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Autistic Disorder (Autism)

Autistic Disorder is a developmental disorder, which means that the symptoms become noticeable very early-on in life and reflect a problem with normal cognitive development. To be diagnosed with this condition, there must be evidence by age 3 of delays or abnormal functioning in at least one of the following areas:

  • social interaction
  • language as used in social communication
  • symbolic or imaginative play

A diagnosis of Autistic Disorder also requires that an individual have at least 6 of the symptoms described below, including at least 2 symptoms from category A, and at least one symptom from both categories B and C.

A - Impairments in social interactions:
  • Problems in using nonverbal forms of communication (ie. body language) that are a basic part of how people regulate social interactions.
    • This includes eye-to-eye gaze, facial expressions, body posture, and gestures.
  • A failure to develop age-appropriate peer relationships.
  • A lack of attempts to share enjoyment, interests and achievements with other people.
    • For example, the individual will seem to have little desire in wanting to show, bring, or point-out objects of interest to others.
  • A lack of social or emotional reciprocity.
    • For example, the individual will seem uninterested in joining activities with others and will tend to prefer solitary activities. When they do interact with other people, they may tend to relate to others more as objects than as people, seeing them as instrumental aids while being oblivious to their needs, feelings, or signs of distress.

B - Impairment in language and communication:

  • A delay in, or total lack of the development of spoken language, without any attempts to compensate with nonverbal forms of communication.
  • In individuals with adequate speech, there is an inability to initiate or sustain conversations with others.
  • Speaking in ways that are odd, stereotyped, and repetitive.
    • For example, the individual may repeat certain words or phrases out of context and regardless of the meaning (parroting), may speak with an odd intonation, use awkward grammar and sentence structure, or speak in ways that are only clearly understood by those who know the individual well. Speech may sound scripted. The individual may also have trouble understanding the subtleties of certain questions or jokes.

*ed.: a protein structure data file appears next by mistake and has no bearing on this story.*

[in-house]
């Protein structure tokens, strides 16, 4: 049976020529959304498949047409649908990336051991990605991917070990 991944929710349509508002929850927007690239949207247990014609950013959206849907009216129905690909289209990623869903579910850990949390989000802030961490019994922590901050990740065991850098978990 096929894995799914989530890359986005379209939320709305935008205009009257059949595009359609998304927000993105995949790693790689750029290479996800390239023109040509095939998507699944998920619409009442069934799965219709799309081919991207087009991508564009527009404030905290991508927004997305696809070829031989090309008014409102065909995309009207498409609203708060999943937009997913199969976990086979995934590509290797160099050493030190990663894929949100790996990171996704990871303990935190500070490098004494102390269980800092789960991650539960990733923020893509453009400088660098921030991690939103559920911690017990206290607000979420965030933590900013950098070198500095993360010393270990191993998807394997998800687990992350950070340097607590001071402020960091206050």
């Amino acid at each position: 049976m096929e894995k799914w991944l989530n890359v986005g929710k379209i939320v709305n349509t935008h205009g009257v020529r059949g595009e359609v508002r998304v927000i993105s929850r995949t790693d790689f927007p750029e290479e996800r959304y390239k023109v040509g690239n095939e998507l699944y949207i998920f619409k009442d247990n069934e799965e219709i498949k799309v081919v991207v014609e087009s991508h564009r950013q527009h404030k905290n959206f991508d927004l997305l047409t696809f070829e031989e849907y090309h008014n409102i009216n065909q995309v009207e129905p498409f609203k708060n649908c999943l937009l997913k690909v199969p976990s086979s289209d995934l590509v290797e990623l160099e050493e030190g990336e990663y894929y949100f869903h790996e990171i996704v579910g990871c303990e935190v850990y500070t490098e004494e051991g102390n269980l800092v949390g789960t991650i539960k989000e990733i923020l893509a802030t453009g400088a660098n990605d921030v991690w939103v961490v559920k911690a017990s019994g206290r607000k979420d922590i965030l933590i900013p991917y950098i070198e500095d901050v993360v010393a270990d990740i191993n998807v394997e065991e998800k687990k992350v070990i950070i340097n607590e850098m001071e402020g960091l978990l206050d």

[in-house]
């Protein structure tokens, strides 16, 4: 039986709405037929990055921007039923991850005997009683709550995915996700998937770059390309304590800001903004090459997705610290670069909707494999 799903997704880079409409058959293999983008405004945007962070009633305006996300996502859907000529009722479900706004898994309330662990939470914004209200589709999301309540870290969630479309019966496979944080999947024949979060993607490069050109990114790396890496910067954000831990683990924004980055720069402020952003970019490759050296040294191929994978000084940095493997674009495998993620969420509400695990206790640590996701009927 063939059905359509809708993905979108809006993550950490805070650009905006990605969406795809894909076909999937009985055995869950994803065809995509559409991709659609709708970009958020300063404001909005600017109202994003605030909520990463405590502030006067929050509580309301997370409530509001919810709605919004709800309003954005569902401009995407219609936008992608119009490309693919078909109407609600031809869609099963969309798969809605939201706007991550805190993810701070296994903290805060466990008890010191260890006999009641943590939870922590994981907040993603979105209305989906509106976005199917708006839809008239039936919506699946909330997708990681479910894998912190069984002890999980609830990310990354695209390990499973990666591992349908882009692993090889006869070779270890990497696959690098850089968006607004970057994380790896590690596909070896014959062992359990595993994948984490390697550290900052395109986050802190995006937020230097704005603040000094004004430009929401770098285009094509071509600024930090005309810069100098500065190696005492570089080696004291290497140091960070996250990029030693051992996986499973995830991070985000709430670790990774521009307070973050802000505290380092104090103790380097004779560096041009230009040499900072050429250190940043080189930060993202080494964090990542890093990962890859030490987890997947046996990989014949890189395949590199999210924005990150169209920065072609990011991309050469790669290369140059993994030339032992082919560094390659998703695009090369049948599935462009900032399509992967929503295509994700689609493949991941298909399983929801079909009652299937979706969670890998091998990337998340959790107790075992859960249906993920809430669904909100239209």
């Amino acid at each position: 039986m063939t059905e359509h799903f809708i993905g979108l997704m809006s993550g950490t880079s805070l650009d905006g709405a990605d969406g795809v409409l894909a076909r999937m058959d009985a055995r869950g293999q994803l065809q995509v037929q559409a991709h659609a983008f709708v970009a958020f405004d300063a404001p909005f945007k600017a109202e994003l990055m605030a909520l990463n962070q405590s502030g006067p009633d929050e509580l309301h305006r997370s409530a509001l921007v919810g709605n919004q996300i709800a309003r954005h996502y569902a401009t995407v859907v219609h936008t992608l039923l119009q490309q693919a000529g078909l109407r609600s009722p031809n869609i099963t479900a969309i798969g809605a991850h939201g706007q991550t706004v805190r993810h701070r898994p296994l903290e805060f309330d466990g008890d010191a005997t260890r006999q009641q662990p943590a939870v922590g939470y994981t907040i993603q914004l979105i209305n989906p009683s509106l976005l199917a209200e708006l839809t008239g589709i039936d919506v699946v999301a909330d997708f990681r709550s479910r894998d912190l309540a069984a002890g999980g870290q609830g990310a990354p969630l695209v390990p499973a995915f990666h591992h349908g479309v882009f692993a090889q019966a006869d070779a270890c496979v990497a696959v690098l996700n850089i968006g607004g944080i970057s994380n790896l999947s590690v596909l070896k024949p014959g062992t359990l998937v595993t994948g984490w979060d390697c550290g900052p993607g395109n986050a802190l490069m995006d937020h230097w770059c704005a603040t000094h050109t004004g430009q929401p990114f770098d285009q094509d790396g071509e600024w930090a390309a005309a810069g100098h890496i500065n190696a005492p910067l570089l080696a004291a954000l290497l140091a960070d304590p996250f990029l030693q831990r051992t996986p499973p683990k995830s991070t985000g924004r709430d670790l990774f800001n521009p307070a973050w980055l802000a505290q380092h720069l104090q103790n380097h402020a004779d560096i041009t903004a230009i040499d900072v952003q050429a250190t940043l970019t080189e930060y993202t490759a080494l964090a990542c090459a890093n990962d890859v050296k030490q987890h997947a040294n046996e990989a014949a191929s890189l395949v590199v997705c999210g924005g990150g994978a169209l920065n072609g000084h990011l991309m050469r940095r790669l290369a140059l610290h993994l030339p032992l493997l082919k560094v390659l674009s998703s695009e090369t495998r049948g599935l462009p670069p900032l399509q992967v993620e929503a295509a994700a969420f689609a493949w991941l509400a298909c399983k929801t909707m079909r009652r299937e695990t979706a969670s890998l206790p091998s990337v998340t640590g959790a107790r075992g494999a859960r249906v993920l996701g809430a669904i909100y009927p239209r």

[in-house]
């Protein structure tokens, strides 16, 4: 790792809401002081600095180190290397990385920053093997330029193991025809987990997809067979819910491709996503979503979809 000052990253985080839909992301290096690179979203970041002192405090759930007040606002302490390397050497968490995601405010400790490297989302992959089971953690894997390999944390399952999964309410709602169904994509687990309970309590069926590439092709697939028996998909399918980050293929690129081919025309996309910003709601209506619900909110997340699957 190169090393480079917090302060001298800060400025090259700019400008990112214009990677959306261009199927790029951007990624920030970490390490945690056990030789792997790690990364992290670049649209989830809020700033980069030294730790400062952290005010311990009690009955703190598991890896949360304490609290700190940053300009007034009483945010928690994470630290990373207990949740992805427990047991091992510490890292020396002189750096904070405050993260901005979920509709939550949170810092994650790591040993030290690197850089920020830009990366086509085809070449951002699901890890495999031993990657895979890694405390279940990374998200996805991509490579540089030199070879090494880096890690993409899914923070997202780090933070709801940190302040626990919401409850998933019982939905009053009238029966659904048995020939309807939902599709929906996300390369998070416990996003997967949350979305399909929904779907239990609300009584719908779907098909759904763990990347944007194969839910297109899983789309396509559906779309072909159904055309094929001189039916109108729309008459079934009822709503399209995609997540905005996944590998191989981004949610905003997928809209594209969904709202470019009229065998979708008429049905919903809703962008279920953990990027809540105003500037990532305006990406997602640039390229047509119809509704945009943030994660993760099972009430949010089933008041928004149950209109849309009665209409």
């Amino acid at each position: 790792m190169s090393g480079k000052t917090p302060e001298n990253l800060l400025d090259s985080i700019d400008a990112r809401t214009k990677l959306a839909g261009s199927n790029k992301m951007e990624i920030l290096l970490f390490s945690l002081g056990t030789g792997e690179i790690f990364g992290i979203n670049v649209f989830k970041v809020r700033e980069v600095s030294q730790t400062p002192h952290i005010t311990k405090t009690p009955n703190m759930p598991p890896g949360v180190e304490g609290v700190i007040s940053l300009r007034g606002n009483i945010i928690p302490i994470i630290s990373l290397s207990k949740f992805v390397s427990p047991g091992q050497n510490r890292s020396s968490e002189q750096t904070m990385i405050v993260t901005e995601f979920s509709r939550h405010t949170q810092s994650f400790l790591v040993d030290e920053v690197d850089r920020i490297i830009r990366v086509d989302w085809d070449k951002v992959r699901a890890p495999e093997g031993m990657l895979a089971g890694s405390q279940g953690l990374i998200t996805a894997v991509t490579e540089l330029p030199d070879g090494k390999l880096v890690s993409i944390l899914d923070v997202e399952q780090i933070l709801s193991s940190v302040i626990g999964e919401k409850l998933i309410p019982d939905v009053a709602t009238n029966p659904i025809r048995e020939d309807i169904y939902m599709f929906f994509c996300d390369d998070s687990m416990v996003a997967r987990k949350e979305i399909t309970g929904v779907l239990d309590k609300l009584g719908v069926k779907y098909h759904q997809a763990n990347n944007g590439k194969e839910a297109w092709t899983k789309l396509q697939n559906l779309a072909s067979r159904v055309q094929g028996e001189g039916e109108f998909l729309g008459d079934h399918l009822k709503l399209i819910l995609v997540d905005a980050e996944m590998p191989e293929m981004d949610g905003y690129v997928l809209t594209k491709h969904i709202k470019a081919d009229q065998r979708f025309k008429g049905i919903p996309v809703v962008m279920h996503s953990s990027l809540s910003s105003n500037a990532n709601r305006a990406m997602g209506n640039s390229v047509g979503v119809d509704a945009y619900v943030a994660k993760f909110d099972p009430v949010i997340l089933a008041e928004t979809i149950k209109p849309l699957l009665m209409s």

• A lack of age-appropriate make-believe play or social imitative play.
    • These kinds of play are common among young children, and include pretending that certain objects are something else (eg. a block is a horse), inventing elaborate make-believe stories using dolls and action-figures, or acting-out different characters in role-playing games.
C - Restricted repetitive and stereotyped behaviors, interests and activities:
  • An encompassing preoccupation with stereotyped and restricted interests that is abnormal either in intensity or focus.
    • For example, this can include collecting certain kinds of odd objects (eg. rocks, wires), amassing facts on very particular topics (eg. astronomy, meteorology), mimicking the actions of a television character, or ordering and lining up objects repetitively.
  • An inflexible adherence to very particular and nonfunctional routines or rituals.
    • This can include such things as taking exactly the same route to school everyday, eating foods of a certain color only, or making sure different foods on a plate don't touch. Individuals can become very distressed when these routines are challenged or disrupted.
  • Stereotyped and repetitive gestures and mannerisms.
    • This can include flapping and twisting movements of one's hands or fingers, body rocking and swaying, and odd postures such as walking on tiptoe.
  • Persistent preoccupation with parts of objects.
    • The individual may seem very fascinated with certain objects that move or spin, may enjoy collecting and dissecting electronics and machines, and may become very attached to certain objects like a string or rubber band.

Autistic Disorder should not be diagnosed if the individual's condition can be better accounted for by Rett's Disorder or Childhood Disintegrative Disorder.

Associated Features of Autistic Disorder

About 70% of individuals with Autistic Disorder will have mental retardation ranging anywhere from mild to profound.

Although not necessary for making the diagnosis, individuals with Autistic Disorder will often have some of the following symptoms or behaviors:

  • Hyperactivity
  • Short attention span
  • Impulsivity (acting in potentially risky or dangerous ways without thinking much about the consequences)
  • Aggressiveness
  • Temper tantrums
  • Self-injurious behaviors, including head-banging and biting one's fingers, hands or wrists.
  • Poor motor skills, incoordination, clumsiness
  • Altered responses to sensory stimuli
    • a high threshold for pain
    • oversensitivity to sounds, textures, lights, odors, or being touched
  • Abnormal eating habits
    • accepting to eat only a limited number of foods
    • eating non-edible things such as dirt or rocks
    • these abnormal eating habits may be a feature of the symptoms described in category C above.
  • Sleep problems, including frequent awakenings at night with body-rocking behaviors
  • Abnormal moods or emotional expression
    • laughing or crying for no apparent reason
    • an absence of emotional reactions when they would be expected
    • a lack of fear in response to real dangers
    • fear towards harmless objects or situations
  • Special talents, such as excellent memorization of trivia

 

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